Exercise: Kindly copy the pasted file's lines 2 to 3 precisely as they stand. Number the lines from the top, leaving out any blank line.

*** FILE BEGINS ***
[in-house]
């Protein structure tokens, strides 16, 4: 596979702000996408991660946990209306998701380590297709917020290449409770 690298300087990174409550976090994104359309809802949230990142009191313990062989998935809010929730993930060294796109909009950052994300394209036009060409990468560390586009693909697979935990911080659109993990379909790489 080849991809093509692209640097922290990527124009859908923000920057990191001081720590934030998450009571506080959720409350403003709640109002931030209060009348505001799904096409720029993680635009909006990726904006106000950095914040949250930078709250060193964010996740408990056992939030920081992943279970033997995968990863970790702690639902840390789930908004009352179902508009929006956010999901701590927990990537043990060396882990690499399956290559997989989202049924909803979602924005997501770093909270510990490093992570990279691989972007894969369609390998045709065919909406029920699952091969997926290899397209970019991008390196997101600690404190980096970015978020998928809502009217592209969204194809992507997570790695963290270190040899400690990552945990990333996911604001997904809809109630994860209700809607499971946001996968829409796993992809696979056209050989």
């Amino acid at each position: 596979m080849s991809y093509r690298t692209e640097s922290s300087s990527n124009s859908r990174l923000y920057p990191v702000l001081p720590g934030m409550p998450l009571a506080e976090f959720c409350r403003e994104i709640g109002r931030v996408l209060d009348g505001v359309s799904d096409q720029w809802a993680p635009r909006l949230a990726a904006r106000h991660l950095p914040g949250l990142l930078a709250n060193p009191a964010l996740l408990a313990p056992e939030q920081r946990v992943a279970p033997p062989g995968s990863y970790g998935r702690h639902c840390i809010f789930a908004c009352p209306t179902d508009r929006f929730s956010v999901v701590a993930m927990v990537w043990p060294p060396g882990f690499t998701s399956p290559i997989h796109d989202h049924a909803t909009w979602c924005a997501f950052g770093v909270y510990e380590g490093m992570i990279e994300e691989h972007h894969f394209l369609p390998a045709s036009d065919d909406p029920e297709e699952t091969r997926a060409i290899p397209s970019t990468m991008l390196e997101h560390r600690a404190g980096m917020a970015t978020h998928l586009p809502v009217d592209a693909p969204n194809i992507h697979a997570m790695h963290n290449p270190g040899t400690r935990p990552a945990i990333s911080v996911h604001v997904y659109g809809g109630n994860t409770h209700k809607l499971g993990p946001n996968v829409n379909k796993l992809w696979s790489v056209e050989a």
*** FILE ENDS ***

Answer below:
């Protein structure tokens, strides 16, 4: 596979702000996408991660946990209306998701380590297709917020290449409770 690298300087990174409550976090994104359309809802949230990142009191313990062989998935809010929730993930060294796109909009950052994300394209036009060409990468560390586009693909697979935990911080659109993990379909790489 080849991809093509692209640097922290990527124009859908923000920057990191001081720590934030998450009571506080959720409350403003709640109002931030209060009348505001799904096409720029993680635009909006990726904006106000950095914040949250930078709250060193964010996740408990056992939030920081992943279970033997995968990863970790702690639902840390789930908004009352179902508009929006956010999901701590927990990537043990060396882990690499399956290559997989989202049924909803979602924005997501770093909270510990490093992570990279691989972007894969369609390998045709065919909406029920699952091969997926290899397209970019991008390196997101600690404190980096970015978020998928809502009217592209969204194809992507997570790695963290270190040899400690990552945990990333996911604001997904809809109630994860209700809607499971946001996968829409796993992809696979056209050989």
């Amino acid at each position: 596979m080849s991809y093509r690298t692209e640097s922290s300087s990527n124009s859908r990174l923000y920057p990191v702000l001081p720590g934030m409550p998450l009571a506080e976090f959720c409350r403003e994104i709640g109002r931030v996408l209060d009348g505001v359309s799904d096409q720029w809802a993680p635009r909006l949230a990726a904006r106000h991660l950095p914040g949250l990142l930078a709250n060193p009191a964010l996740l408990a313990p056992e939030q920081r946990v992943a279970p033997p062989g995968s990863y970790g998935r702690h639902c840390i809010f789930a908004c009352p209306t179902d508009r929006f929730s956010v999901v701590a993930m927990v990537w043990p060294p060396g882990f690499t998701s399956p290559i997989h796109d989202h049924a909803t909009w979602c924005a997501f950052g770093v909270y510990e380590g490093m992570i990279e994300e691989h972007h894969f394209l369609p390998a045709s036009d065919d909406p029920e297709e699952t091969r997926a060409i290899p397209s970019t990468m991008l390196e997101h560390r600690a404190g980096m917020a970015t978020h998928l586009p809502v009217d592209a693909p969204n194809i992507h697979a997570m790695h963290n290449p270190g040899t400690r935990p990552a945990i990333s911080v996911h604001v997904y659109g809809g109630n994860t409770h209700k809607l499971g993990p946001n996968v829409n379909k796993l992809w696979s790489v056209e050989a």